Stop using SetAsync() to save player data

Update Notice 2022

If you want to setup reliable datastores quickly and without having to worry about all the quirks which come with the datastore API, definitely check out ProfileService.

This thread is reasonably outdated whereas a resource like ProfileService is actively maintained by @loleris. It covers scenarios you might not typically account for such as preventing the duplication of items when trading with session-locking.

Quick Disclaimer 2021

This post is a few years old now and my attitudes and practises have slightly changed - I aim to create a re-write of this thread sometime in the future. There will likely be many updates to DataStores by Roblox itself since the time of writing this too. Nevertheless this is still a useful tutorial and I’d highly recommend reading the responses from people such as @colbert2677 and @filiptibell who arguably provide equally if not more important tips and discussion.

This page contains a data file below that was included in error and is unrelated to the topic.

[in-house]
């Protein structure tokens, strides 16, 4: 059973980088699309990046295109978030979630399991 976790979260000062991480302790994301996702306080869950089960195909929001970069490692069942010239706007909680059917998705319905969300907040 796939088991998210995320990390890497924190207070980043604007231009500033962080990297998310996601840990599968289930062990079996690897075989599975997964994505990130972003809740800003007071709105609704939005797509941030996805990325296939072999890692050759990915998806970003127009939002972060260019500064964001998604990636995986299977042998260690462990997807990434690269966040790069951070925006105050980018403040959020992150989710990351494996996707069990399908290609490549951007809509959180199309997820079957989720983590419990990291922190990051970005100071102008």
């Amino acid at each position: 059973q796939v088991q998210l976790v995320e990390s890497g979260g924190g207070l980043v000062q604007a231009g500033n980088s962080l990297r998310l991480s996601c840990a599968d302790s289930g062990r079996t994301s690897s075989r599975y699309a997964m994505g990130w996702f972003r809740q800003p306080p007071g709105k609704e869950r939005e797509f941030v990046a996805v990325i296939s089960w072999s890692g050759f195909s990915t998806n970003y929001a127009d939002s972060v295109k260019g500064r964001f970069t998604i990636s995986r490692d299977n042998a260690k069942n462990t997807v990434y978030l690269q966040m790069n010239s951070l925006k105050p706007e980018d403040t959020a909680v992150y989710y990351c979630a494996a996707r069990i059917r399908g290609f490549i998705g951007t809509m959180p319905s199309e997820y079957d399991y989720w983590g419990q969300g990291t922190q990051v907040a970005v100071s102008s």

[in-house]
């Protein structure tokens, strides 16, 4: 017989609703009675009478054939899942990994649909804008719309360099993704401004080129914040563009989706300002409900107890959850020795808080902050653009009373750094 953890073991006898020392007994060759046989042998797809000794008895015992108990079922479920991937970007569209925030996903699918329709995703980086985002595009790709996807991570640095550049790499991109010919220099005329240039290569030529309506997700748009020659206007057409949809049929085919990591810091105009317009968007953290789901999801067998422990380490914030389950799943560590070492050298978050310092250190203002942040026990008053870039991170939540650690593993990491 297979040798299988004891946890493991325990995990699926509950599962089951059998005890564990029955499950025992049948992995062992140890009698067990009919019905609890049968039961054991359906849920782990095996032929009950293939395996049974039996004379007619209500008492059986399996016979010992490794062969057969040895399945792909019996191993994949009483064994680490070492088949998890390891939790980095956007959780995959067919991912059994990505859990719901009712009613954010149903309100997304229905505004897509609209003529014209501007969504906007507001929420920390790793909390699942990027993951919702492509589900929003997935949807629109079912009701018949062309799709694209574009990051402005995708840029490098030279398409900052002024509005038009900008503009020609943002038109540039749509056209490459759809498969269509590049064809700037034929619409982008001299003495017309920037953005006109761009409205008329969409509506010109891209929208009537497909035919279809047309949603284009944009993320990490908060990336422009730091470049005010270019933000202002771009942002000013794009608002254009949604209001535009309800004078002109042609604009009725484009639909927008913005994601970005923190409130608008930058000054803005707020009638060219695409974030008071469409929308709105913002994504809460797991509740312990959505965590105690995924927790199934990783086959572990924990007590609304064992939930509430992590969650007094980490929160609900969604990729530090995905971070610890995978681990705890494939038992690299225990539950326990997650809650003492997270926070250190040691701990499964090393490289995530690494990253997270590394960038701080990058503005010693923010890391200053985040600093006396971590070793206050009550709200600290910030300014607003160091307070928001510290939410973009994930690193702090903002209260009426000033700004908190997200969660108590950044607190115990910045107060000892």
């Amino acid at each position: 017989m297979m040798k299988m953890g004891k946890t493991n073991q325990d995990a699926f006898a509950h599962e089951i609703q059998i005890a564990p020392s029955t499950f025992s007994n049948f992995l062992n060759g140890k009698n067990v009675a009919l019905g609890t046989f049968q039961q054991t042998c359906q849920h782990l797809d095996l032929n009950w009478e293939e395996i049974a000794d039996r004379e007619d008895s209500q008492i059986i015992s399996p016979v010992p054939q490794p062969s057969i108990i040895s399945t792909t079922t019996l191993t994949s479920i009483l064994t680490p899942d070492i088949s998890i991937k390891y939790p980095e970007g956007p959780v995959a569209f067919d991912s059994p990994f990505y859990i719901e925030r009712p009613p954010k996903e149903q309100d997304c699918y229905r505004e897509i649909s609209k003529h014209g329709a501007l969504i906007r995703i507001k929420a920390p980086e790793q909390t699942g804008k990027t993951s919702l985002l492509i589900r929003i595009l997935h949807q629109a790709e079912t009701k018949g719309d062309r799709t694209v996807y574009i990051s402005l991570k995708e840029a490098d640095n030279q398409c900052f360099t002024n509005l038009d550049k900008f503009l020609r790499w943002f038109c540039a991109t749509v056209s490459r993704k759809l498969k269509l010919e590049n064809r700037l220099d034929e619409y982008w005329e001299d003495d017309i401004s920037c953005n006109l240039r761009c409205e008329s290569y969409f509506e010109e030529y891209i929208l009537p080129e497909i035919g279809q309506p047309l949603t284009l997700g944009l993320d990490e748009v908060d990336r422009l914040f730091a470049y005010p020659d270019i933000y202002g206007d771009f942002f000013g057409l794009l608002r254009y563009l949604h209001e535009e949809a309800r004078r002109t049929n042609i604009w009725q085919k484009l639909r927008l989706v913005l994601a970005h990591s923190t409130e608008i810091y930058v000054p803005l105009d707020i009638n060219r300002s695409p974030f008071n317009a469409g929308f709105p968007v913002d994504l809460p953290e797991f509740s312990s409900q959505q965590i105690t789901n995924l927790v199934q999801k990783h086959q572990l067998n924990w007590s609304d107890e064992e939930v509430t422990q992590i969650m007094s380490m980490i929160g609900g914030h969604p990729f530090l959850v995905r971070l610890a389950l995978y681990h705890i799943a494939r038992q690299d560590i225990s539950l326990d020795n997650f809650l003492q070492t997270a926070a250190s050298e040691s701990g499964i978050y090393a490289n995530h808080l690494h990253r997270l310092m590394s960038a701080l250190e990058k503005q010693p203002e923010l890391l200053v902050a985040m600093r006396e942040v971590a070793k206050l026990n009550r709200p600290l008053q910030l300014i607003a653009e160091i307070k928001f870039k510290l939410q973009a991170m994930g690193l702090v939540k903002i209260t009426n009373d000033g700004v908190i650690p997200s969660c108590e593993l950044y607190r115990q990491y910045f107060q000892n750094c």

For the majority of games, there comes a point where data about an individual needs to be saved (e.g. level, items, cash, etc). To achieve this, we use DataStores.

Now ask any developer, what did you find most challenging about creating a game, and you’ll find a good majority respond “DataStores”. There are various reasons for this: they require a good understanding of lua, take significant time to initially learn about and setup, and are difficult to test compared to typical features. There is one issue however which dominates all; one with real-world consequences and potentially disastrous results: the loss of player data.

Consequences of data-loss

The loss of player data can have severe repercussions, both for the user and developer:

  • Significant time spent trying to restore data and refund players.
  • Loss of players/reputation. This is fairly self explanatory; if a player loses their data there’s a good chance of them quitting for good and leaving a negative review in the process.
  • Ethical consequences. To some, a player might just be text and a character on the screen, however you have to realise each individual is a real human. That 1000 R$ might mean nothing to you, but for the player was 10-weeks of saving up pocket money to afford it. Some players may have also invested huge amounts of time into your game. The loss of many-months of progress may cause them personal distress.

What can be done to limit this?